A second point is that besides the WTO negotiations, we are also undertaking negotiations with various countries on EPAs-that is, economic partnership agreements-which complement and fortify our efforts on the WTO. With that in mind, I want to confirm for you today what exactly an EPA is and what it aims to do.

As a third point, if we are going to be undertaking these EPAs, then we want to make absolute certain that they will be put into effect quickly. I myself am not pleased with the current rate of progress. Unless we take this opportunity to shift gears and raise the tempo of negotiations significantly, the degree to which they are really assisting the people of Japan is somewhat questionable.

I'll be taking my points up today in that order.

Duties Quintessential to the Ministry of Foreign Affairs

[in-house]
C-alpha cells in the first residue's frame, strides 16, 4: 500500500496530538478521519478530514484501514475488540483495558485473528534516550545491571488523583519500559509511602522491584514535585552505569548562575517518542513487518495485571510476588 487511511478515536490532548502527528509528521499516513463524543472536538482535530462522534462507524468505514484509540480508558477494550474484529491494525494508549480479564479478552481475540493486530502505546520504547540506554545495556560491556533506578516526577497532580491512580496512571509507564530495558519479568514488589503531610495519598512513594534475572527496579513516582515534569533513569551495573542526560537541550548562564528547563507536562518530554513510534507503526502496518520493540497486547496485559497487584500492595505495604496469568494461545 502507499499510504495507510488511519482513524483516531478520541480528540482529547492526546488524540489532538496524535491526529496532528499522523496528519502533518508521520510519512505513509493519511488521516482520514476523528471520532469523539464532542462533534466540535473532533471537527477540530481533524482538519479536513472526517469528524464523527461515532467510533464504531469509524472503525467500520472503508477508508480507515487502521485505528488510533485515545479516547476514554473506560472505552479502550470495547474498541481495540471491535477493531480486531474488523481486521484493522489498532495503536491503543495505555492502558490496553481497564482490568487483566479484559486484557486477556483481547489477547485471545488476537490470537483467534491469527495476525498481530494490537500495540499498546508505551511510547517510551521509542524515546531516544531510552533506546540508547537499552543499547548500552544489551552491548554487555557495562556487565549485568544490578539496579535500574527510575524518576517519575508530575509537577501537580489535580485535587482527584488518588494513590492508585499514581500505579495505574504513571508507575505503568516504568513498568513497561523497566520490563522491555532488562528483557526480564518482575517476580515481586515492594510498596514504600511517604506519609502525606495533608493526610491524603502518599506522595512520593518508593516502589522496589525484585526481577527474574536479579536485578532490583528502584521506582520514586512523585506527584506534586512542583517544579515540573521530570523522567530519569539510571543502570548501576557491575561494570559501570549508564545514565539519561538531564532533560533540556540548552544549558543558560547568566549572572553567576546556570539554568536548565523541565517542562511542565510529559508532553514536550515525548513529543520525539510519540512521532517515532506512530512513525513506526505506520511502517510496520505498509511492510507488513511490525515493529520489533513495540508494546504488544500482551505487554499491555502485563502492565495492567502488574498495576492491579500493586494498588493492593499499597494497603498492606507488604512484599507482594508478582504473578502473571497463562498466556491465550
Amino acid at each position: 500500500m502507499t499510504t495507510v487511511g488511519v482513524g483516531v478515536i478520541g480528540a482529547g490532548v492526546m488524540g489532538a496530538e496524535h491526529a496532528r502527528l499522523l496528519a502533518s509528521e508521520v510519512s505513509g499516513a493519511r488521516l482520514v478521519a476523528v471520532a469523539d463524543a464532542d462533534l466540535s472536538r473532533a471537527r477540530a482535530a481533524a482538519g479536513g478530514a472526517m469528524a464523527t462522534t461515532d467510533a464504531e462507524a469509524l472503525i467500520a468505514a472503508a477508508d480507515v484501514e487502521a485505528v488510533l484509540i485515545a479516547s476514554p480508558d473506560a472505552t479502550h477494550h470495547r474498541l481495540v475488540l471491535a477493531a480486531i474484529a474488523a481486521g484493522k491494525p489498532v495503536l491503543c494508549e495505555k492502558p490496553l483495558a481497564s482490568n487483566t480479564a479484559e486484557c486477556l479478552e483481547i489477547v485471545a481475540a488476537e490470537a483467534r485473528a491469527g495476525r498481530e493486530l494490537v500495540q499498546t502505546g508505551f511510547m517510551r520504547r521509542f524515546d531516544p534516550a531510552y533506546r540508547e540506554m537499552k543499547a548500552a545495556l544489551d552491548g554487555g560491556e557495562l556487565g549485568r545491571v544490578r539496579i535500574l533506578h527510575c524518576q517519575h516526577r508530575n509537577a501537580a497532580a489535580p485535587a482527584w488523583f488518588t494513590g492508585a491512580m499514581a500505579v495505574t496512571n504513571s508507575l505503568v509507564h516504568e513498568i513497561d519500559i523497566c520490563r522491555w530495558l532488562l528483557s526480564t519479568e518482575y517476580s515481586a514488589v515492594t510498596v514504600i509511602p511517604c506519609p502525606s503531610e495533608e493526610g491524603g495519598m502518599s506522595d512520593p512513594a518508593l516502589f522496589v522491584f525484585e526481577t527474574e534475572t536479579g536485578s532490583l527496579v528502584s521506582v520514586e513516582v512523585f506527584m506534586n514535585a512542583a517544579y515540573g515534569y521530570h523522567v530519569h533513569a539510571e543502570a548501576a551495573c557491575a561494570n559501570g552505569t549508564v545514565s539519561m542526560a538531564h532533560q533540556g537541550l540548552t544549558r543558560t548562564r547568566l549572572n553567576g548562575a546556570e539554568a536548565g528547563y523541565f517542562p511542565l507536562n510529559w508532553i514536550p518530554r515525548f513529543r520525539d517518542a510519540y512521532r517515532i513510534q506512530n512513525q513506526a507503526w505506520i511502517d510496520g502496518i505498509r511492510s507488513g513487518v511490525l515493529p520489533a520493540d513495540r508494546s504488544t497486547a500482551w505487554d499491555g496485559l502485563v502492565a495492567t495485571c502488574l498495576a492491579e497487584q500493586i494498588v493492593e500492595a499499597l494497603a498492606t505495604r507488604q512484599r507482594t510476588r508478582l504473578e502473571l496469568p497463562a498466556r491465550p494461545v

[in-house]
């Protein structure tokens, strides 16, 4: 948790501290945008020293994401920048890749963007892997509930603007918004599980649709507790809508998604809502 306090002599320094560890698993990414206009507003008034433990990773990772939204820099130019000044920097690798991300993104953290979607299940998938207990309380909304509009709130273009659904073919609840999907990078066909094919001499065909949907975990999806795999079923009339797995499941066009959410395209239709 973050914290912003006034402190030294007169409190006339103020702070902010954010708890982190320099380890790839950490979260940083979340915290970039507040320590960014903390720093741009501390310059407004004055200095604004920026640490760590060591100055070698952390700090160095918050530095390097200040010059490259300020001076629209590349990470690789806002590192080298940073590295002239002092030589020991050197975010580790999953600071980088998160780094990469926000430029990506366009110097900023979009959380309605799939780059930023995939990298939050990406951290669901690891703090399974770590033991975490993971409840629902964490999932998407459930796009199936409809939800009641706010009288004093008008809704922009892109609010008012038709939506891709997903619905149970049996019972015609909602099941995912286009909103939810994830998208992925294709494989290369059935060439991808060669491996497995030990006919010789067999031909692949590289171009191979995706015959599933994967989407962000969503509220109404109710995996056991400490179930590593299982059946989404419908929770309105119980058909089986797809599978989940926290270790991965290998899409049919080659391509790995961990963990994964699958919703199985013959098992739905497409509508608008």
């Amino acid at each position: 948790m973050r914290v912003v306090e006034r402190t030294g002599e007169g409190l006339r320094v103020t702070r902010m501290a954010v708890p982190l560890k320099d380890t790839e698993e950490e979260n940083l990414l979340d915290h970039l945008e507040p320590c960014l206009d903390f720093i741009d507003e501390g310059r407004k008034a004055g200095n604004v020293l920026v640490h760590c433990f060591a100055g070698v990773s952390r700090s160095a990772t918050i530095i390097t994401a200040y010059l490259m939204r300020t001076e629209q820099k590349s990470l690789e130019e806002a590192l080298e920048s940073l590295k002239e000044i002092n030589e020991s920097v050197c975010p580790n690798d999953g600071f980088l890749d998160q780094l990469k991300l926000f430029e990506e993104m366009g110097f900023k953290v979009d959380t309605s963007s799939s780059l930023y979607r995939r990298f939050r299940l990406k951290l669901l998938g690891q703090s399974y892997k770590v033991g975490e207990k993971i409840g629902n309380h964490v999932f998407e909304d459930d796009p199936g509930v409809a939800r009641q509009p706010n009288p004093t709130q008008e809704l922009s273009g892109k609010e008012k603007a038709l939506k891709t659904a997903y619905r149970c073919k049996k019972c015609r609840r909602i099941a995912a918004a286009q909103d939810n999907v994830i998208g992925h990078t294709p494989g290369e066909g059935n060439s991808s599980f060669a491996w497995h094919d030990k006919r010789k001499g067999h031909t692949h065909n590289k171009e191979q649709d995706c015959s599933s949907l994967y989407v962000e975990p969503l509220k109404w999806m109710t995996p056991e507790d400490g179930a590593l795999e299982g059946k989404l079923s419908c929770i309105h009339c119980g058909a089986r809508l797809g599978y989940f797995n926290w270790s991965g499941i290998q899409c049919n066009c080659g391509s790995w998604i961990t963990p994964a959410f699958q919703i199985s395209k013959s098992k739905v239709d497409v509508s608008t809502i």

When we look at the economic diplomacy that the Ministry of Foreign Affairs is involved in, ultimately it all boils down to the creation throughout the world of a larger environment in which Japanese citizens and Japanese companies can work and enhance their profits with a sense of security.

We work in cooperation with other countries to establish an environment that is forward-looking and which is supported by secure legal frameworks. Once established, we can say that our job focuses on the maintenance of that environment and the continual pursuit of enhancements to that environment.

The role of the WTO is exactly that. When experts talk of things like bringing "legal stability" and "predictability" to play on the global economy by making use of the WTO, that all ultimately boils down to being conducive to the interests of the Japanese people, and of course to the interests of Japan.